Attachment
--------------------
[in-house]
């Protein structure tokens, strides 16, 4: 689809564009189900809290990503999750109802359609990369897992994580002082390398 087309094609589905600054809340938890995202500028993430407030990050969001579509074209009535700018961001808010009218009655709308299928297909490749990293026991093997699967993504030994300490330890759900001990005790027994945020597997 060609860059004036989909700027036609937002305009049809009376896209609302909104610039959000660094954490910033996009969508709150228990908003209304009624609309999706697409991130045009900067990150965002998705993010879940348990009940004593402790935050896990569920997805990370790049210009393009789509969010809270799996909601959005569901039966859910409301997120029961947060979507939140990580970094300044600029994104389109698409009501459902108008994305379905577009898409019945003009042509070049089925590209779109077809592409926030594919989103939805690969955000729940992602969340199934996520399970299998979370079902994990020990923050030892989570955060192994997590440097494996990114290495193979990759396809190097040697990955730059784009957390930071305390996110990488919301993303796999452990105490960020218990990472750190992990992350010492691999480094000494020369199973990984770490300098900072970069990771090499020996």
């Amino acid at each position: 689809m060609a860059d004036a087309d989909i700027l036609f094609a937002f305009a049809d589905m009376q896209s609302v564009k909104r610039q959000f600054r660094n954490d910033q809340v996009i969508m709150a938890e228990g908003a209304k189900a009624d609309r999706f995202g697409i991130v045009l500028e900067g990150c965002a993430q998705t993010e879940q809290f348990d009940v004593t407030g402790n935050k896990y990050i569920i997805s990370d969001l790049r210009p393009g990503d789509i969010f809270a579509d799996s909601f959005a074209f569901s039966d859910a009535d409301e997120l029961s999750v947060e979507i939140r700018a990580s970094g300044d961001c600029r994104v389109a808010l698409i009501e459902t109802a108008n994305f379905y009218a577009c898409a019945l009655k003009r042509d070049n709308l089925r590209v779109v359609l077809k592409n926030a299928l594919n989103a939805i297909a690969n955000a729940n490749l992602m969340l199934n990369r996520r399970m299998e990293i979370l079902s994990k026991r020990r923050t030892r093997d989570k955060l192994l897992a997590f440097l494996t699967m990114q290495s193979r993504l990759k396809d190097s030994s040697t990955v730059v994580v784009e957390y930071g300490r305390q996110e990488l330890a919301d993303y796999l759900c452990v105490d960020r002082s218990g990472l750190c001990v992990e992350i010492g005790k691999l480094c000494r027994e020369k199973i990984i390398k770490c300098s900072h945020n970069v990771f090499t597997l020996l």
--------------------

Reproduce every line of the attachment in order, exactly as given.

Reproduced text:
[in-house]
């Protein structure tokens, strides 16, 4: 689809564009189900809290990503999750109802359609990369897992994580002082390398 087309094609589905600054809340938890995202500028993430407030990050969001579509074209009535700018961001808010009218009655709308299928297909490749990293026991093997699967993504030994300490330890759900001990005790027994945020597997 060609860059004036989909700027036609937002305009049809009376896209609302909104610039959000660094954490910033996009969508709150228990908003209304009624609309999706697409991130045009900067990150965002998705993010879940348990009940004593402790935050896990569920997805990370790049210009393009789509969010809270799996909601959005569901039966859910409301997120029961947060979507939140990580970094300044600029994104389109698409009501459902108008994305379905577009898409019945003009042509070049089925590209779109077809592409926030594919989103939805690969955000729940992602969340199934996520399970299998979370079902994990020990923050030892989570955060192994997590440097494996990114290495193979990759396809190097040697990955730059784009957390930071305390996110990488919301993303796999452990105490960020218990990472750190992990992350010492691999480094000494020369199973990984770490300098900072970069990771090499020996």
């Amino acid at each position: 689809m060609a860059d004036a087309d989909i700027l036609f094609a937002f305009a049809d589905m009376q896209s609302v564009k909104r610039q959000f600054r660094n954490d910033q809340v996009i969508m709150a938890e228990g908003a209304k189900a009624d609309r999706f995202g697409i991130v045009l500028e900067g990150c965002a993430q998705t993010e879940q809290f348990d009940v004593t407030g402790n935050k896990y990050i569920i997805s990370d969001l790049r210009p393009g990503d789509i969010f809270a579509d799996s909601f959005a074209f569901s039966d859910a009535d409301e997120l029961s999750v947060e979507i939140r700018a990580s970094g300044d961001c600029r994104v389109a808010l698409i009501e459902t109802a108008n994305f379905y009218a577009c898409a019945l009655k003009r042509d070049n709308l089925r590209v779109v359609l077809k592409n926030a299928l594919n989103a939805i297909a690969n955000a729940n490749l992602m969340l199934n990369r996520r399970m299998e990293i979370l079902s994990k026991r020990r923050t030892r093997d989570k955060l192994l897992a997590f440097l494996t699967m990114q290495s193979r993504l990759k396809d190097s030994s040697t990955v730059v994580v784009e957390y930071g300490r305390q996110e990488l330890a919301d993303y796999l759900c452990v105490d960020r002082s218990g990472l750190c001990v992990e992350i010492g005790k691999l480094c000494r027994e020369k199973i990984i390398k770490c300098s900072h945020n970069v990771f090499t597997l020996l």